Managers play a crucial role in preventing work-related accidents and ill health – but one in five companies don’t train them in health and safety, according to a new report published today.
As businesses look to manage safe returns to workplaces, the Institution of Occupational Safety and Health (IOSH) says line managers are best placed to communicate messages around worker protection while also being able to recognise and act on new hazards.
Its report, published today and called How to manage your people safely, includes the results of a YouGov survey of nearly 700 UK company decision-makers from a range of sectors about how health and safety is managed.
Of the respondents, 96 per cent agreed that line managers are important in ensuring the people who report to them are safe and healthy in the workplace, with 21 per cent saying investigations into accidents had shown a management failure was a contributing factor.
However, 19 per cent said their organisations don’t train line managers in health and safety, a cause for concern for IOSH. Most of these organisations are small or medium sized, with 250 employees or less.
Duncan Spencer, Head of Advice and Practice at IOSH, said: “As with all risk, management are accountable for delivering a safe workforce and performance – first-line managers for ensuring controls are implemented and middle managers for providing the resources to deliver controls and the leadership for setting direction. All need different health and safety competence for their role which needs underpinning with useful training they can apply in practice.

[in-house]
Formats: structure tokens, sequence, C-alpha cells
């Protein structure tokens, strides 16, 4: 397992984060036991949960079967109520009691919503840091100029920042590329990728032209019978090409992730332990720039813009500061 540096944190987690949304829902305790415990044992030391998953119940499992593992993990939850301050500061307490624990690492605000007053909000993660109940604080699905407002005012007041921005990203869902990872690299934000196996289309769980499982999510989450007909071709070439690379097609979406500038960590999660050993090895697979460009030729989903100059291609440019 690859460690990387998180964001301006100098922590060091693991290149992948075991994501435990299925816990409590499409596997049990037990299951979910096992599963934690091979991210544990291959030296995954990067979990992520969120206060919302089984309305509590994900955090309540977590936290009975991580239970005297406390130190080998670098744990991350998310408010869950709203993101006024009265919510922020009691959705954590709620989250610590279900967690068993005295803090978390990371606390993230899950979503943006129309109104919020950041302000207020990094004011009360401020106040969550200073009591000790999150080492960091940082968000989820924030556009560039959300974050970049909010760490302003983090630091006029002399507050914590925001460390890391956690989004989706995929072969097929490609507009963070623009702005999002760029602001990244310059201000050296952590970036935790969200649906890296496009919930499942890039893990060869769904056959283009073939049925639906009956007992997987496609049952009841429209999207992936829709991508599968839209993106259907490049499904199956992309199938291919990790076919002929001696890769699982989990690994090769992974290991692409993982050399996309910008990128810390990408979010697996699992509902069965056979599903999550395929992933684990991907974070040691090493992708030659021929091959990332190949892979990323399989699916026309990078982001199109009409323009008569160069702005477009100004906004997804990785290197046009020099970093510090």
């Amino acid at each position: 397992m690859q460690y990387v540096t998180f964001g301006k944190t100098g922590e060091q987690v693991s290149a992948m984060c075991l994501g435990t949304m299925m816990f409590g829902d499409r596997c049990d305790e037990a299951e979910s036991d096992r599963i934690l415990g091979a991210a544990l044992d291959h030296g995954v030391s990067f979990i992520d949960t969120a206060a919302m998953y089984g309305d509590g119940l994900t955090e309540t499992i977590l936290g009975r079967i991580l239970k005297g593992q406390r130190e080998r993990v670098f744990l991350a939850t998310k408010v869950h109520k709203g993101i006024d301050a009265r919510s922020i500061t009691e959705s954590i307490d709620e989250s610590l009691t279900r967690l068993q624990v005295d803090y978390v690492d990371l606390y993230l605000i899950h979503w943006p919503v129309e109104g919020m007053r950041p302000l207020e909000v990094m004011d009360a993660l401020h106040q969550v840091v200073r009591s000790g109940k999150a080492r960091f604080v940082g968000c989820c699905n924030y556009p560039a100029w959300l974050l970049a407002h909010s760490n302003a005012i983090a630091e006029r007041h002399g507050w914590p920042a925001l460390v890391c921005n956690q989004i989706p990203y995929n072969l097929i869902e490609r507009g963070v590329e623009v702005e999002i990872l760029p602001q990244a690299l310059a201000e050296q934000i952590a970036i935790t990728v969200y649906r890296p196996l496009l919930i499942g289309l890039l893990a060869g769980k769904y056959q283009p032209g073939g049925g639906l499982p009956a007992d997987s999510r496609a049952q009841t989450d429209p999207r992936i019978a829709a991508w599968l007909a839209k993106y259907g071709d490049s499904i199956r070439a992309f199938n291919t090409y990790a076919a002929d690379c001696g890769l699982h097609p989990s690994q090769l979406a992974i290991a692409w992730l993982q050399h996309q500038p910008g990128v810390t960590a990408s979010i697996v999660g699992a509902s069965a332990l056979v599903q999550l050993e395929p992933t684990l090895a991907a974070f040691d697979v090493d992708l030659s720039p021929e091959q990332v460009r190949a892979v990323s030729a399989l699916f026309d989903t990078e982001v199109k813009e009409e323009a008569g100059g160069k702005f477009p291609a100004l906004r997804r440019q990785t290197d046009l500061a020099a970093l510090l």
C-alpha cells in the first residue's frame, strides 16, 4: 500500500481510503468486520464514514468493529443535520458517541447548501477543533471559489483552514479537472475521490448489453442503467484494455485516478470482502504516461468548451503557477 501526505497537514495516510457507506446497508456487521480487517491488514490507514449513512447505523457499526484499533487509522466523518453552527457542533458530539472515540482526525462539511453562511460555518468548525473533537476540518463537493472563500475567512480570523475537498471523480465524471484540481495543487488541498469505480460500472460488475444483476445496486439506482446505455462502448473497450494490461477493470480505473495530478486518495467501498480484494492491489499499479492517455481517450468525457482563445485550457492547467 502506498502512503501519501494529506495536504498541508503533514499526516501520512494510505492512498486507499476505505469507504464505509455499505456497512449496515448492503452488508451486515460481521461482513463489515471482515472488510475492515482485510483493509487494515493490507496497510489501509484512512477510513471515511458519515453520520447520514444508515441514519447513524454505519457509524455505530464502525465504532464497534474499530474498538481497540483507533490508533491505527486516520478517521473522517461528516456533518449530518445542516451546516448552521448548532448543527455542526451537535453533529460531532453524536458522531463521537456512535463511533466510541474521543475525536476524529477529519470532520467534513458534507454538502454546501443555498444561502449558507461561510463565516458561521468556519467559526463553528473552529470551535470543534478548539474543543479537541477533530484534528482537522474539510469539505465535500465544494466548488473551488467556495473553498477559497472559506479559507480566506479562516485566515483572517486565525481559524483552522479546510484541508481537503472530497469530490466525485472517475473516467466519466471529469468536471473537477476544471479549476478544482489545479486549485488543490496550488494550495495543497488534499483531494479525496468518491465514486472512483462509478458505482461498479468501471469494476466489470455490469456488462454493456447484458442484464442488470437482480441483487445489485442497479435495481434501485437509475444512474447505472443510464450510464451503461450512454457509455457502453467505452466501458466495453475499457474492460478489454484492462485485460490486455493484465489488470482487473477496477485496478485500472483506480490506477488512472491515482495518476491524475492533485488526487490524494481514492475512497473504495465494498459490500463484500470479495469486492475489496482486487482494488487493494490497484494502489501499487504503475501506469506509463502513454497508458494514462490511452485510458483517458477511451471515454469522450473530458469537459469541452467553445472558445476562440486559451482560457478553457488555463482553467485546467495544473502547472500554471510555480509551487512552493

“Our survey suggests that the vast majority of businesses recognise that this is the case but it is worrying that so many don’t train their line managers in health and safety. Without this training, how do these line managers know how to properly assess is something could cause an accident or could harm someone’s health? How can they know what they need to do if there is a health and safety risk?
“We urge organisations to ensure their line managers do access health and safety training. We know from our survey that those which have invested in such training have really benefited.
“This is particularly crucial at the current time. As businesses across sectors are reopening premises, they must manage an array of risks. They have to ensure their workplaces manage the threat of Covid-19 transmission while also continuing to provide measures to prevent all other hazards. Again, line managers are key here.”
IOSH is the global chartered body for occupational health and safety professionals. It is also a world-leading developer of health and safety training products.
Its survey also asked whether investing in externally-provided health and safety courses drove business benefits, with 82 per cent saying it did. Of those, 39 per cent said they had experienced a reduction in lost time because of accidents, 36 per cent said their reputation within their supply chain had been enhanced, while 30 per cent said they had recorded increased productivity because of fewer accidents.
Nearly half (46%) of all survey respondents who said they invest in externally-provided courses for managers said they had used IOSH’s Managing Safely, which is designed to provide all managers with the ability to apply the knowledge they gain in the workplace.
For more information, please visit https://iosh.com/